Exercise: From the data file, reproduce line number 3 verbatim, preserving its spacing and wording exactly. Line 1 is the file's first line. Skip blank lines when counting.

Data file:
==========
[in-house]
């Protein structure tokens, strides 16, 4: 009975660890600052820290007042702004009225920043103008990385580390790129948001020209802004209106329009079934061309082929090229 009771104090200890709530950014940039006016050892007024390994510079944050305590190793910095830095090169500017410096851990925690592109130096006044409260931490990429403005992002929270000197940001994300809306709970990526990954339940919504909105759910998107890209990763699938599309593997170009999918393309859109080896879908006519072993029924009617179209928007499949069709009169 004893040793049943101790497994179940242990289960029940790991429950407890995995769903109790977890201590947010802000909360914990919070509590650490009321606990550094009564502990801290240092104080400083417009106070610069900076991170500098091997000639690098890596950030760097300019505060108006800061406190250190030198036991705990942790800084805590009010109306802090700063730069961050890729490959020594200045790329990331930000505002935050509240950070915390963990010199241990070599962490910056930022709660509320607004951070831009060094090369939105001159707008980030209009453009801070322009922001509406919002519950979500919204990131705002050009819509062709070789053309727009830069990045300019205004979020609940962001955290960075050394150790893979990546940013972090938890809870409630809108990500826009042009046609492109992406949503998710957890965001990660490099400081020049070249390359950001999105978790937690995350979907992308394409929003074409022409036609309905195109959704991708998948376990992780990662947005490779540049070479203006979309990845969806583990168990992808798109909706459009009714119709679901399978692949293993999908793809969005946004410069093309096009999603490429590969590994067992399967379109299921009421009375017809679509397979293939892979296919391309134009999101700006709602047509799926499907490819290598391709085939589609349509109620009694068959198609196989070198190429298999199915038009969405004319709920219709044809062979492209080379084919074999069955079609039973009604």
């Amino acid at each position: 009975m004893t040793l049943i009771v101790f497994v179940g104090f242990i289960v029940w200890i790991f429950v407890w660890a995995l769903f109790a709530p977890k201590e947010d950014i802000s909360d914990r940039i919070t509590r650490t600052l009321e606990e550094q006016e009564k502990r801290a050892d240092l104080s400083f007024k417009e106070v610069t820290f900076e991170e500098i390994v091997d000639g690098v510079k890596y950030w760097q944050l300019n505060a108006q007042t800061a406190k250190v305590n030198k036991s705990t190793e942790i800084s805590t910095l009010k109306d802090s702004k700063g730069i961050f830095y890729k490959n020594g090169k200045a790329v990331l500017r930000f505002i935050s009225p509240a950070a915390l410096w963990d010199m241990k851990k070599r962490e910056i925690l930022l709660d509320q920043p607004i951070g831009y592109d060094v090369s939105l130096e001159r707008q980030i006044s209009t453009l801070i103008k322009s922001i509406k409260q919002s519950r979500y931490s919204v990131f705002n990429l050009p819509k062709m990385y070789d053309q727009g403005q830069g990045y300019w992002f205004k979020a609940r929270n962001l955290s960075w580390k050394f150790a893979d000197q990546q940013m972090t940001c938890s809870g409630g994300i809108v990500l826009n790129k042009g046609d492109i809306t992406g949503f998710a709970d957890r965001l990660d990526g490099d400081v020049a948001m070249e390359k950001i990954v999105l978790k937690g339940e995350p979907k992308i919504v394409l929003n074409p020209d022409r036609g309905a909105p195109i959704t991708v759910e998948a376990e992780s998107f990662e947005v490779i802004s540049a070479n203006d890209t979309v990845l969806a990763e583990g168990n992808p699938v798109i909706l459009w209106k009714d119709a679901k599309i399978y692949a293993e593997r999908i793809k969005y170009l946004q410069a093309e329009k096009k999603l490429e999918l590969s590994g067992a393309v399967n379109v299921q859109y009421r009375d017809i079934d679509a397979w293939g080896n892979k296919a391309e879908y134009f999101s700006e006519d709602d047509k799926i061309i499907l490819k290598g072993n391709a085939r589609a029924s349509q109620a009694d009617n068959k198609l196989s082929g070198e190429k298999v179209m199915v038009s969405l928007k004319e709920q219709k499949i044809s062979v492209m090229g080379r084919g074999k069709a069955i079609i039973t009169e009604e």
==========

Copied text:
């Amino acid at each position: 009975m004893t040793l049943i009771v101790f497994v179940g104090f242990i289960v029940w200890i790991f429950v407890w660890a995995l769903f109790a709530p977890k201590e947010d950014i802000s909360d914990r940039i919070t509590r650490t600052l009321e606990e550094q006016e009564k502990r801290a050892d240092l104080s400083f007024k417009e106070v610069t820290f900076e991170e500098i390994v091997d000639g690098v510079k890596y950030w760097q944050l300019n505060a108006q007042t800061a406190k250190v305590n030198k036991s705990t190793e942790i800084s805590t910095l009010k109306d802090s702004k700063g730069i961050f830095y890729k490959n020594g090169k200045a790329v990331l500017r930000f505002i935050s009225p509240a950070a915390l410096w963990d010199m241990k851990k070599r962490e910056i925690l930022l709660d509320q920043p607004i951070g831009y592109d060094v090369s939105l130096e001159r707008q980030i006044s209009t453009l801070i103008k322009s922001i509406k409260q919002s519950r979500y931490s919204v990131f705002n990429l050009p819509k062709m990385y070789d053309q727009g403005q830069g990045y300019w992002f205004k979020a609940r929270n962001l955290s960075w580390k050394f150790a893979d000197q990546q940013m972090t940001c938890s809870g409630g994300i809108v990500l826009n790129k042009g046609d492109i809306t992406g949503f998710a709970d957890r965001l990660d990526g490099d400081v020049a948001m070249e390359k950001i990954v999105l978790k937690g339940e995350p979907k992308i919504v394409l929003n074409p020209d022409r036609g309905a909105p195109i959704t991708v759910e998948a376990e992780s998107f990662e947005v490779i802004s540049a070479n203006d890209t979309v990845l969806a990763e583990g168990n992808p699938v798109i909706l459009w209106k009714d119709a679901k599309i399978y692949a293993e593997r999908i793809k969005y170009l946004q410069a093309e329009k096009k999603l490429e999918l590969s590994g067992a393309v399967n379109v299921q859109y009421r009375d017809i079934d679509a397979w293939g080896n892979k296919a391309e879908y134009f999101s700006e006519d709602d047509k799926i061309i499907l490819k290598g072993n391709a085939r589609a029924s349509q109620a009694d009617n068959k198609l196989s082929g070198e190429k298999v179209m199915v038009s969405l928007k004319e709920q219709k499949i044809s062979v492209m090229g080379r084919g074999k069709a069955i079609i039973t009169e009604e």